Hair Loss

Does My Hair Need Protein or Moisture?

Originally Published March 10th 2020

Overwhelmed by the options in the hair care aisle? We don’t blame you. With more products than ever touting the benefits of protein and moisture, you might be wondering, “Does my hair need protein or moisture?” If you’re confused, we’ve got you. Keep reading to learn the difference between moisture and protein when it comes to hair care products. Plus, we’ll tell you a simple test you can perform to figure out what your hair needs most.

Moisture vs. Protein: What’s the Difference?

Both protein and moisture have helpful benefits for restoring damaged hair. Hair that lacks protein or moisture has lost its elasticity, which means it’s more prone to breakage. However, some forms of damaged hair will only benefit from protein-based products, whereas other kinds of hair damage actually require moisture. 

Some hair moisturizers come in the form of fatty-acid rich oils and butters. These ingredients penetrate the hair shaft and restore dry hair with much-needed moisture. Plus, they can form a protective layer on the hair, which helps lock moisture inside. 

Hair protein comes in the form of hydrolyzed proteins, usually from a plant source like wheat. Hydrolyzed means that the proteins are broken down so they dissolve in water. These proteins cling to the hair, helping to temporarily repair areas of damage. As a result, hair feels and looks healthier and stronger. 

So how can you tell whether your hair needs protein or moisture? Here are a few ways to tell:

Does My Hair Need Protein?

First, all hair is made up of a protein called keratin. Sometimes damage from outside forces (especially chemical treatments like hair color and relaxers) can damage the protein of the hair shaft, leaving it prone to breakage. Chemically damaged hair that feels mushy or cotton candy-like can benefit from a protein treatment. 

Very fine or thin hair can also benefit from added protein, which can help make strands look thicker and stronger. If your hair looks stringy or limp, those may also be signs that your strands need more protein.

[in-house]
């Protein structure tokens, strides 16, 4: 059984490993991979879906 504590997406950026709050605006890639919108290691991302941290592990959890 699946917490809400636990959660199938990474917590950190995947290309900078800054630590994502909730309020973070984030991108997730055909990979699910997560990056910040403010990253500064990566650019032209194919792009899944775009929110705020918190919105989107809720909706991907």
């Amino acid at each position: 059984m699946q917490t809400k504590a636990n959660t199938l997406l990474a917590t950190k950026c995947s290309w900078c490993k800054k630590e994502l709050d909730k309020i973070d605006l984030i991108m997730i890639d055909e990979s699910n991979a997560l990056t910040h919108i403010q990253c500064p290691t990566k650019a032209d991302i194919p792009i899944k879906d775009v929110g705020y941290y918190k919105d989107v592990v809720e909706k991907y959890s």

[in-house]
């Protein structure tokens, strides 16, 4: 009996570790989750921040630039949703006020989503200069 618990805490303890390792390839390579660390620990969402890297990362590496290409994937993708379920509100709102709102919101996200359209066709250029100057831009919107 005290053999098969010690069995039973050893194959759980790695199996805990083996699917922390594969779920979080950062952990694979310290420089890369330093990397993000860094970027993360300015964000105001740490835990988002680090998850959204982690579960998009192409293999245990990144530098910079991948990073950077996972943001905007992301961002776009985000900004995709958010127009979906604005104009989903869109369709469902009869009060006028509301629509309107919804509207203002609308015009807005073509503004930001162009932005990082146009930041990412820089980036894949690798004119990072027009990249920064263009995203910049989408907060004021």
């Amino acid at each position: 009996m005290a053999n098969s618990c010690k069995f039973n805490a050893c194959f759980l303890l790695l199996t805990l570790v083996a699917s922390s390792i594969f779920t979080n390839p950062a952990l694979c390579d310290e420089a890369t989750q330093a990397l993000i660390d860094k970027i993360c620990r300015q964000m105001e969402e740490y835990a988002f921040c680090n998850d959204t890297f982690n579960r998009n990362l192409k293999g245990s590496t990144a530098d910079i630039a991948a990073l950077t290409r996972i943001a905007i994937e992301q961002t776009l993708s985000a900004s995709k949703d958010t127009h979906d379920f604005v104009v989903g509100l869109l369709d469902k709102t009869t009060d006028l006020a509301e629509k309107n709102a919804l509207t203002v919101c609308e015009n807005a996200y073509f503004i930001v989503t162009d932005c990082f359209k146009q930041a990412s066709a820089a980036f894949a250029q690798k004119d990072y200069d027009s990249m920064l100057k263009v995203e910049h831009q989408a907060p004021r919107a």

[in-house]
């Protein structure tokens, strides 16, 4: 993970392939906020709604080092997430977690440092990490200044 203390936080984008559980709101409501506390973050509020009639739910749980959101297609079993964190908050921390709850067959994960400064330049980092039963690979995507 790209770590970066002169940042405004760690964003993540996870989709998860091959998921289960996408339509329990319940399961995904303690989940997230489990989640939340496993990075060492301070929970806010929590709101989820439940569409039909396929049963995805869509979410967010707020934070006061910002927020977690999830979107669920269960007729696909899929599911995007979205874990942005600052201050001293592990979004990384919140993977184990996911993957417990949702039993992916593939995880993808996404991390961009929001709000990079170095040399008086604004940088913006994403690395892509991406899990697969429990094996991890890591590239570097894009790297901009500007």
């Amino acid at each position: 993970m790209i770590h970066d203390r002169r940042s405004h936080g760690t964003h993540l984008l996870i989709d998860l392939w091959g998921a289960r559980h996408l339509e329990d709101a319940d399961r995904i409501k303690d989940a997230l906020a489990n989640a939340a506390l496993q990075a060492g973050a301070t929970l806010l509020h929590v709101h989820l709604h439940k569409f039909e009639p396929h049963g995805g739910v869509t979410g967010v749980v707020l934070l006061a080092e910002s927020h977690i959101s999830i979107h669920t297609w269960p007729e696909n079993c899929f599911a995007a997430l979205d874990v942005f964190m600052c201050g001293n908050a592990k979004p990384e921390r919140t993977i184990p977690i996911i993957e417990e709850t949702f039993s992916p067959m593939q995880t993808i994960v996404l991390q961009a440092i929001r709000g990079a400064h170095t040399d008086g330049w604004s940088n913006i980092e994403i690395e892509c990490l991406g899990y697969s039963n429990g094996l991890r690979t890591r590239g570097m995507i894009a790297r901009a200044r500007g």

Our pick for strengthening protein-hungry hair? Toppik Hair Building Conditioner, which revitalizes and nourishes strands with a keratin complex that leaves hair looking stronger, thicker and healthier. 

Does My Hair Need Moisture?

Hair that needs moisture often feels dry, brittle or rough. It may look dull and tangle easily, and it might be prone to split ends. 

Chemical damage can leave hair dry, as can overusing heat tools like curling irons and straighteners. However, some hair types, like curly and textured hair, just naturally tend to be drier and will need to be moisturized more frequently. 

Using products formulated with oils and butter can help to moisturize parched hair, leaving it looking softer and feeling more elastic. 

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The Elasticity Test

Still not sure whether your hair needs protein or moisture? Try this simple elasticity test. Take a strand of your hair and, using your fingers, observe the texture. Then stretch the strand of hair, and compare your results with the descriptions below:

Your Hair Requires Moisture

Hair feels rough, dry, breaks easily and doesn’t stretch at all. Look for a deep conditioner formulated with rich oils and butters. 

Your Hair Requires Protein

Hair feels mushy or cotton candy-like, stretches and doesn’t return to its original shape or breaks easily. Try a protein-rich conditioner like Toppik Hair Building Conditioner to restore some of the keratin protein to the outside of your hair strands. 

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Hair Is Well-Balanced

Hair feels smooth, stretches a little bit and then returns to its original state. Whatever you’re doing, keep it up! The balance of moisture vs protein in your hair care routine is working.

Now that you have a better idea whether your hair needs protein or moisture, you’ll be able to choose the hair products that will work best for your hair’s unique needs. 

Colleen Welsch

Colleen Welsch is a freelance beauty writer and blogger specializing in hair care, hair growth education and beauty.

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You can follow a few hair hygiene tips to make your hair less likely to fall out: Avoid hairstyles that pull on the hair - Avoid high-heat hair styling tools - Don't chemically treat or bleach your hair - Use a shampoo that's mild and suited for your hair - Use a soft brush made from natural fibers - Try low-level light therapy.

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